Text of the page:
Fred Korematsu Day – Hawaii

On Saturday, October 22, 2011, Mary Chun, a social studies teacher at Waialua High & Intermediate School, attended a Korematsu teacher’s workshop at Aliiolani Hale, sponsored by the Judiciary History Center, the Hawai’i State Bar Association Civic Education Committee, the William S. Richardson School of Law at the University of Hawaii at Manoa and the Hawaii Department of Education, Social Studies Program. She was particularly touched and inspired by a presentation given by Karen Korematsu, Fred’s daughter. The Saturday workshop was followed by a second component, also held at Aliiolani Hale. This component featured a video conference, broadcasts to DOE schools throughout the state, in which former acting US Solicitor General Neil Katyal spoke to a a group of students in Hawaii’s Supreme Courtroom about Korematsu v. the United States as well as Hamdan v. Rumsfeld.

Fred Korematsu Day – California

Fred Korematsu Day of Civil Liberties and the Constitution is the first day in U.S. history named after an Asian American. It is celebrated every January 30th on Mr. Korematsu’s birthday. The Fred Korematsu Day bill, AB 1775, was signed into law by former California Governor Arnold Schwarzenegger on September 23, 2010. Fred Korematsu Day is a day of special significance, when schools across the state are encouraged to remember the life of Fred Korematsu and recognize the importance of preserving civil liberties.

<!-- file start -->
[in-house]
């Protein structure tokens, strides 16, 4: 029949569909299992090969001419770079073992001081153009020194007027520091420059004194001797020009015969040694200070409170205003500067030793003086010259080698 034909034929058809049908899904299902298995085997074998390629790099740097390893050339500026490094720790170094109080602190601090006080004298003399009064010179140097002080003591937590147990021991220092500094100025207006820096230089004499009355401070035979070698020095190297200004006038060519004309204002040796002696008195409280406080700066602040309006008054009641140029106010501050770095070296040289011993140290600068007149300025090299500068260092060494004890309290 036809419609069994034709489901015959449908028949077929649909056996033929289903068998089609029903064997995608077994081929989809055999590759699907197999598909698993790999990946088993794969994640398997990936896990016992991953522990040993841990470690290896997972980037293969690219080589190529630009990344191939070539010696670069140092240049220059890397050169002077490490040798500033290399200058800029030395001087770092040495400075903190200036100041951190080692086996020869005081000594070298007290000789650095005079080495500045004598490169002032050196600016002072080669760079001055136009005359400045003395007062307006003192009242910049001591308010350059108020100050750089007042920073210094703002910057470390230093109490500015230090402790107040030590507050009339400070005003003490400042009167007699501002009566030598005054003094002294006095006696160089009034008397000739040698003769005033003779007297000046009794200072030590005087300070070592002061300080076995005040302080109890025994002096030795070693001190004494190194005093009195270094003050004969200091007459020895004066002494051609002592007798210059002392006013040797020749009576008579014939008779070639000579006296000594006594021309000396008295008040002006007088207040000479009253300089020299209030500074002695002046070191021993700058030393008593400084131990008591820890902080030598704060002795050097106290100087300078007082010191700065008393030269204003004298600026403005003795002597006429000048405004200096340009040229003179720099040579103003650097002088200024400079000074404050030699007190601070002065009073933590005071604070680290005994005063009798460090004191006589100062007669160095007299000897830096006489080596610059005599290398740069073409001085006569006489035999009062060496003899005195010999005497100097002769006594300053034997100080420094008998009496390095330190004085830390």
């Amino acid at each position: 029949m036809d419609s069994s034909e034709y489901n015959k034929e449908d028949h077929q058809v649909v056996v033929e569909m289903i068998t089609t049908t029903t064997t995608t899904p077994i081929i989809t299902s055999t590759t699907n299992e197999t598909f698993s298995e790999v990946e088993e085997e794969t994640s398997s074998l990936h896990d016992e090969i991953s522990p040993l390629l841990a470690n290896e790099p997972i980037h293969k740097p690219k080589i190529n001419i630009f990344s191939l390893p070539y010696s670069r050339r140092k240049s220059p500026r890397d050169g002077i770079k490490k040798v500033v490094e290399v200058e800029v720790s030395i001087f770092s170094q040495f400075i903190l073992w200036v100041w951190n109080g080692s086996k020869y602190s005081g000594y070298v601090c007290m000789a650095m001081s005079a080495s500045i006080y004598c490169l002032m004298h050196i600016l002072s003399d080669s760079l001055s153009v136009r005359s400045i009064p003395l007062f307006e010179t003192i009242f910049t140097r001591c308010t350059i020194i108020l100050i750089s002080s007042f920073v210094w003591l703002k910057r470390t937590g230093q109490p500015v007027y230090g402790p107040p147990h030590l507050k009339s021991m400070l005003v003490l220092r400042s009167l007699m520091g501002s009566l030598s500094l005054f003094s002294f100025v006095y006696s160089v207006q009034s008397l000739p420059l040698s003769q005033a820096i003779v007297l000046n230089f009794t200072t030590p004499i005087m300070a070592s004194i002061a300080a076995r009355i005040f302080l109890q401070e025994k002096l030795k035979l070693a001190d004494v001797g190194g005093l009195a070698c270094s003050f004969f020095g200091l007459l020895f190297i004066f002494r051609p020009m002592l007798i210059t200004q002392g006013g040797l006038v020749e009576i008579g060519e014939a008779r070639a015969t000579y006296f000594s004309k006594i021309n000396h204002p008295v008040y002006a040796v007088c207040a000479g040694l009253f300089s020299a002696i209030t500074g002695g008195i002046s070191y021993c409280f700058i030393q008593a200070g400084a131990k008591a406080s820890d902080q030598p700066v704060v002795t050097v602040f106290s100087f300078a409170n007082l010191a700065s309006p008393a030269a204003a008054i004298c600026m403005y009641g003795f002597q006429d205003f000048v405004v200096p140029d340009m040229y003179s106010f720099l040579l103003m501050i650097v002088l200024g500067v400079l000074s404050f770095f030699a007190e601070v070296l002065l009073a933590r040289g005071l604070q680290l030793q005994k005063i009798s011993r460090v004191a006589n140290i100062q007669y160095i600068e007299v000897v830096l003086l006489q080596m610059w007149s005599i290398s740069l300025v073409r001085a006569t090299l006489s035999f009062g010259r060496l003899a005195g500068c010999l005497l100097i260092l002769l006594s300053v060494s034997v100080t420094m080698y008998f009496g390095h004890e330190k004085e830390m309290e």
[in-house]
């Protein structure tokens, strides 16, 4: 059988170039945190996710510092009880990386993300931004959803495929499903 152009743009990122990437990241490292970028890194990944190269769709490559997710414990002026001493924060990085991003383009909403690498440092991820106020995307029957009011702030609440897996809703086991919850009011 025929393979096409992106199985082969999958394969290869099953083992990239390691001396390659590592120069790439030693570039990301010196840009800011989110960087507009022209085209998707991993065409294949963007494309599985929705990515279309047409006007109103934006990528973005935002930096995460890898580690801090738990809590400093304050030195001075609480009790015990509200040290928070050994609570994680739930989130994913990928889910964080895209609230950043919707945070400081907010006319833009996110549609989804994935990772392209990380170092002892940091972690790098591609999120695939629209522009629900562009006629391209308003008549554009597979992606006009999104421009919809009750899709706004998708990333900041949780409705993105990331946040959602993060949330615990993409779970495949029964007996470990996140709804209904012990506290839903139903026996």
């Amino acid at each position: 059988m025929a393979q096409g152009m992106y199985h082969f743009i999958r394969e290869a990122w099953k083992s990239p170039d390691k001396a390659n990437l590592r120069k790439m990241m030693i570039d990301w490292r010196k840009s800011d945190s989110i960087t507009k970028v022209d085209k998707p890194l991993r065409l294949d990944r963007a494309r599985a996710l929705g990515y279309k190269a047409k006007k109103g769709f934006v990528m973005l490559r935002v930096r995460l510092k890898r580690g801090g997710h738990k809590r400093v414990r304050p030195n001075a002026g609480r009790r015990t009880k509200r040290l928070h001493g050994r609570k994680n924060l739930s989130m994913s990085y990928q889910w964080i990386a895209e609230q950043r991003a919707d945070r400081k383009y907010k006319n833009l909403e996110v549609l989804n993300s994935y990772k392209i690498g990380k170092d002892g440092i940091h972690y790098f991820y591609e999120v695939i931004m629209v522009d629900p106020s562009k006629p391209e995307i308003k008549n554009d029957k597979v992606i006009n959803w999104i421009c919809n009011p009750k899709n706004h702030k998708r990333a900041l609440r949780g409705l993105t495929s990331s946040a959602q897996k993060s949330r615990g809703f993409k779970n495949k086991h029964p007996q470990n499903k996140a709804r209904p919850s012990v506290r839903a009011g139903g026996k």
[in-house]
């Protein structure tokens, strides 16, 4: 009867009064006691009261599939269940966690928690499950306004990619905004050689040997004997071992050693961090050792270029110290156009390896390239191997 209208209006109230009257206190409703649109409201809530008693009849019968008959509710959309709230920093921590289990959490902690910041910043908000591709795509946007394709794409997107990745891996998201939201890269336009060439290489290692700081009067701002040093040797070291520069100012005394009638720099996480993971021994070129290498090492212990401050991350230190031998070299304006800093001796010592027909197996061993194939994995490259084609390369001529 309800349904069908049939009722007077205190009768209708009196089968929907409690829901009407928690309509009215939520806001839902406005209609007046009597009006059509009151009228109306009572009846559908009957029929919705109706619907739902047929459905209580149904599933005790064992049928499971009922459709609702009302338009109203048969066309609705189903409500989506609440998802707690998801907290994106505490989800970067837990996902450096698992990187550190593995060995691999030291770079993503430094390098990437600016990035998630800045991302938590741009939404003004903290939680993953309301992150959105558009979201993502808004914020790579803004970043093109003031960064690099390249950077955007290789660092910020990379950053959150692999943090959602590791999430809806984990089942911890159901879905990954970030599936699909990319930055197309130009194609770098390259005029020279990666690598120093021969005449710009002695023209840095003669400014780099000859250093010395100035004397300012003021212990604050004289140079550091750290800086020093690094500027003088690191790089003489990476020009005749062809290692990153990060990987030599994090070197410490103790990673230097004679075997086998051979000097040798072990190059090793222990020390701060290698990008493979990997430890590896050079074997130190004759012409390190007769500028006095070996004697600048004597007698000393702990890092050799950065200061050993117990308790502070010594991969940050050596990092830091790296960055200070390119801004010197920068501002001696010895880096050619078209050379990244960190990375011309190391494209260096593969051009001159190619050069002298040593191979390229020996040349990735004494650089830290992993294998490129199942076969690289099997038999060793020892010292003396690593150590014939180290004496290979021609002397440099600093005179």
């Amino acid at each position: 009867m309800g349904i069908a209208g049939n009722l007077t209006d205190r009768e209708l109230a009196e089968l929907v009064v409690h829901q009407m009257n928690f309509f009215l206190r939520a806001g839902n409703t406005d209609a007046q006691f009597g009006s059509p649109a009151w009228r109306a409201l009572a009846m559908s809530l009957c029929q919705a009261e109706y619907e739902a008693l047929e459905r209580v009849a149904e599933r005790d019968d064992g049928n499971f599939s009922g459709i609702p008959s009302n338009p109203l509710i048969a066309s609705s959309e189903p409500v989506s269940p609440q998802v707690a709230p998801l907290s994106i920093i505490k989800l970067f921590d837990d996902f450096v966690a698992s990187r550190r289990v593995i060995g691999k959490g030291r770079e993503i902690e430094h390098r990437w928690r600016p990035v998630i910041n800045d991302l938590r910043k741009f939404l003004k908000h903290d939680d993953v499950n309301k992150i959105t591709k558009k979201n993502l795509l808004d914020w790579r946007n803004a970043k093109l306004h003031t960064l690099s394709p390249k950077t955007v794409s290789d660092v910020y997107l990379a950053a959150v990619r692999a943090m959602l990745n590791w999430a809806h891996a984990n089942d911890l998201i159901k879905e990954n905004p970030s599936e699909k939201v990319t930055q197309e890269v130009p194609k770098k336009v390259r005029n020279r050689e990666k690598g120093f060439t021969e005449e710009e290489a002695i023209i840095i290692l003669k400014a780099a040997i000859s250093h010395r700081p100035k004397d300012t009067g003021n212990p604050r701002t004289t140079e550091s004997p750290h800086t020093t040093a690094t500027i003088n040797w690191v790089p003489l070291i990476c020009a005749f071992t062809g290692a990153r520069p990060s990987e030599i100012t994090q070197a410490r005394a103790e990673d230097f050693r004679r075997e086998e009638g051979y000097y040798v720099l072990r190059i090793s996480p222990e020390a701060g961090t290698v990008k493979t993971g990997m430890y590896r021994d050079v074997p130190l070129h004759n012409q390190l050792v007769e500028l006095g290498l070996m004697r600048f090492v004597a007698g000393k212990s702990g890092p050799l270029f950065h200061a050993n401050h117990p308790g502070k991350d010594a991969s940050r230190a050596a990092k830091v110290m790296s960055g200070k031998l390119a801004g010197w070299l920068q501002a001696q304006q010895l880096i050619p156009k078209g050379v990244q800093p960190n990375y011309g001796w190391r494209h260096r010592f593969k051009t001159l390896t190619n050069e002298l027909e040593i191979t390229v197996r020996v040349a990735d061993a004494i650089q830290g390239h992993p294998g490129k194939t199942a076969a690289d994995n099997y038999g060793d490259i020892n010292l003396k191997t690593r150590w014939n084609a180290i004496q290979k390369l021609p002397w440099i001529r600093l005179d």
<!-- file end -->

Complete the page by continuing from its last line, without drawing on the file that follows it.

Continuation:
Asian Law Caucus Marks 25th Anniversary of Historic Civil Rights Decision with Launch of Fred Korematsu Institute

In honor of a man who became a civil rights icon for defying the mass internment of Japanese Americans during World War II, the Asian Law Caucus will officially launch the Fred T. Korematsu Institute for Civil Rights and Education (http://fredkorematsu.org) at the organization’s annual event on Thursday, April 30, in San Francisco.

Dale Minami: A Chance of a Lifetime

When our legal team stood in the courtroom of the U.S. District Court for the Northern District of California on a rainy Nov. 10, 1983, to argue for the overturning of Fred Korematsu’s 40-year-old conviction for failure to obey the military orders directed at Japanese Americans in 1942, we knew that an extraordinary event would be unfolding before us.